# Nondeterministic finite automaton proof

I am having a really hard time working the problem below out.

I am not sure I am even on the right direction with this logic . Swapping the accept and reject states alone is not sufficient to accept all string of the language ~ L. We would need to swap the transition directions as well for L (with the bar on top) to be accepted.

If I am not mistaken L with the bar on top is simply not L (~L), right?

As an example, I created an NFA that accepts any string that has at least two zeros. Swapping the accept states with the reject states, didn't really help me prove anything by counterexample.

This is the problem:

Your friend thinks that swapping accept and reject states of an NFA that accepts a language L, that the resulting NFA must accept the language L (with a bar on top). Prove by counter-example, that your friend is incorrect.

-

## 1 Answer

$\bar L$ is the complement of $L$, that is, $\bar L$ is the set of strings that are not in $L$.

Hint: make a nondeterministic automaton that accepts every string, and so that if you switch the accepting and rejecting states it still accepts every string.

-
Thank you for the hint:) I will give it a try... wait a minute, if my NFA accepts every string, then wouldn't swapping the accept and reject states would cause my NFA to accept no strings? – Epsilon Jan 25 '13 at 1:14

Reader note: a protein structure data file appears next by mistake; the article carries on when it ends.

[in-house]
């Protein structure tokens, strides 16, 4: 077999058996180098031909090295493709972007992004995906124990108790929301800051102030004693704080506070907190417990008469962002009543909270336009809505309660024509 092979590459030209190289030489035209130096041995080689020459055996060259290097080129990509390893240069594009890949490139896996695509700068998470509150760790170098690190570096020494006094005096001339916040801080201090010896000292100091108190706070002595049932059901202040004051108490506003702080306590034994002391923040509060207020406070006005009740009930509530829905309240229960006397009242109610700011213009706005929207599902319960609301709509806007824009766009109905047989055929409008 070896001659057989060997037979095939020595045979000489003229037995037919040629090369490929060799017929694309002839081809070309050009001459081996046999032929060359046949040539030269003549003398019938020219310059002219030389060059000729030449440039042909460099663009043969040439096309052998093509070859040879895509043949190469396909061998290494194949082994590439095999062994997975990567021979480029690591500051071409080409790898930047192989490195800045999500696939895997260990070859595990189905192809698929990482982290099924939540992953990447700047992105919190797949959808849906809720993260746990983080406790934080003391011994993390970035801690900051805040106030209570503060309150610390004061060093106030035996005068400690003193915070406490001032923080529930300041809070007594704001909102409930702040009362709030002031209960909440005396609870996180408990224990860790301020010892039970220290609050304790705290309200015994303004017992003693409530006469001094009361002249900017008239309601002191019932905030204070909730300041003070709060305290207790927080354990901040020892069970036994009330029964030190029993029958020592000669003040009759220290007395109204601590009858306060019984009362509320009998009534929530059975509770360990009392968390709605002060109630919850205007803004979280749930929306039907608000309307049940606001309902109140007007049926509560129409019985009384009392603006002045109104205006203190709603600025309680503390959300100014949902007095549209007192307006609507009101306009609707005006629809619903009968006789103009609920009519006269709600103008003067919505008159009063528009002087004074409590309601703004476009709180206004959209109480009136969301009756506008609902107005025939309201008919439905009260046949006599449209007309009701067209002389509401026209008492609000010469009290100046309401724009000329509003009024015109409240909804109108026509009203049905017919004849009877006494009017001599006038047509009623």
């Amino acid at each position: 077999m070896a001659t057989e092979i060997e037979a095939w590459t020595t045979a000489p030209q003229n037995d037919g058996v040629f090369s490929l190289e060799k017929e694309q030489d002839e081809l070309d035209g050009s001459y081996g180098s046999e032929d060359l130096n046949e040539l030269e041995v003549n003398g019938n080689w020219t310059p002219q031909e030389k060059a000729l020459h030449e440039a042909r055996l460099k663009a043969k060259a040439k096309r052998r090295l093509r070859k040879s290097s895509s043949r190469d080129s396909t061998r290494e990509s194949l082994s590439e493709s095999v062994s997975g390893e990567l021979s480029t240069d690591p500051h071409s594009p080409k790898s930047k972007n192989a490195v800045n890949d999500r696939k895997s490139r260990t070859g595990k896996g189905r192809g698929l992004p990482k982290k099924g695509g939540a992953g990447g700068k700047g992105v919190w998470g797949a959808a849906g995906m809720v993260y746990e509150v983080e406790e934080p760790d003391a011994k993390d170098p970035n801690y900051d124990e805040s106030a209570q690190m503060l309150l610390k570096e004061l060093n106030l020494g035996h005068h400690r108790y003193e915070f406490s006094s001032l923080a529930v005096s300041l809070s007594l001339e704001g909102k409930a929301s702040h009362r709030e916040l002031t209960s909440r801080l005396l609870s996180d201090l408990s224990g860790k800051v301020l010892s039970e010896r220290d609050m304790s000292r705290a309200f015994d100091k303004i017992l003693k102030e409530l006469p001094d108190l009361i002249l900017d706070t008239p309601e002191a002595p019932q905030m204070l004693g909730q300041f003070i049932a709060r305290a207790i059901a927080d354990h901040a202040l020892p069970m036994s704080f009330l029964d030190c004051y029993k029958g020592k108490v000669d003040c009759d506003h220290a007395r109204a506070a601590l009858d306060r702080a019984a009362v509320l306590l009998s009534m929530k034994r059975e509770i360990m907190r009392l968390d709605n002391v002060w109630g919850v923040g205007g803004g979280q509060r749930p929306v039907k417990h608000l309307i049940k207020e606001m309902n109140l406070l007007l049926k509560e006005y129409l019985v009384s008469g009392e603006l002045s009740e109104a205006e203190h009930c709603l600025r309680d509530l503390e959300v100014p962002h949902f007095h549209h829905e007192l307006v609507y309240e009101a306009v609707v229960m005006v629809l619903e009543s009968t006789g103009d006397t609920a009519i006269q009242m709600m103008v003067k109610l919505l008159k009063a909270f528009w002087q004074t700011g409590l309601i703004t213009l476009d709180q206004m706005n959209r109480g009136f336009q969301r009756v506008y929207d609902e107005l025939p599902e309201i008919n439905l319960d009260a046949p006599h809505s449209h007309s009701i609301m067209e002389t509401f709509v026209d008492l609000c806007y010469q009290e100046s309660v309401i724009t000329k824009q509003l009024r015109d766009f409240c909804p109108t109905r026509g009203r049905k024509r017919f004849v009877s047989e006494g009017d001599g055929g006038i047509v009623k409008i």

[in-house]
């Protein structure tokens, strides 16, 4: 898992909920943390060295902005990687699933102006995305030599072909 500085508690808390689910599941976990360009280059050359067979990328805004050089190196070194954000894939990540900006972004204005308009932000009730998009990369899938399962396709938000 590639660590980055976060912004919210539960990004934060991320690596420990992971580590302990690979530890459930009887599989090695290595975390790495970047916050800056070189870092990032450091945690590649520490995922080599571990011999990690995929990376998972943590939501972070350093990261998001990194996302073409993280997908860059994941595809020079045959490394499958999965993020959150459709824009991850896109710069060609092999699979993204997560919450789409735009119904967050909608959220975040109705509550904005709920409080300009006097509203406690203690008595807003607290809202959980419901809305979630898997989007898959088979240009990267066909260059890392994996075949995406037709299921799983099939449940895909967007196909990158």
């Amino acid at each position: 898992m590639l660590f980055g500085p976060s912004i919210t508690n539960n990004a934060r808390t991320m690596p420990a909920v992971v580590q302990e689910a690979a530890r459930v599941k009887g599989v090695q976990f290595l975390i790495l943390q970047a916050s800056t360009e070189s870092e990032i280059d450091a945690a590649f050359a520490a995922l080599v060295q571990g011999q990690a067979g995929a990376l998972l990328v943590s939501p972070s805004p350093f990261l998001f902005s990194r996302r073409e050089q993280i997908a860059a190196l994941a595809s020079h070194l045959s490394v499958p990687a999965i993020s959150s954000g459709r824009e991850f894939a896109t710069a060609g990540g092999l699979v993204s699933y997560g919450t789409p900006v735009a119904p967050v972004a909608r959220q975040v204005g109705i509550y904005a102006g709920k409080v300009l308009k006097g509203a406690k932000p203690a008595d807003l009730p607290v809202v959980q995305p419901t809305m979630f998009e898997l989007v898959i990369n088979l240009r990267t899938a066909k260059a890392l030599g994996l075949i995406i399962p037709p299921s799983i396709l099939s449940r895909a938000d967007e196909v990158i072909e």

Remember it is a nondeterministic machine. It can do more than one thing at a time. – Carl Mummert Jan 25 '13 at 1:24
I am trying to build my NFA keeping epsilon character and empty set in mind. – Epsilon Jan 25 '13 at 1:26
I GOT IT! ....I think. So since we are thinking in terms of NFA where more than one thing is possible. Assume NFA has 3 states. Start state q1, accept state q2 and reject state q3. Transition from q1 to q2 has an epsilon character and transition from q1 to q3 has an epsilon character. If we swap the accept and reject states, our nfa will STILL accept every string. What do you think? – Epsilon Jan 25 '13 at 1:36
Yes, that is what I had in mind. Any symbol in state q2 takes it back to q2, and any symbol in q3 takes it back to q3. If you want, you can also eliminate the epsilon by letting q1 transition to both q2 and q3 no matter what character is seen in state q1. – Carl Mummert Jan 25 '13 at 2:04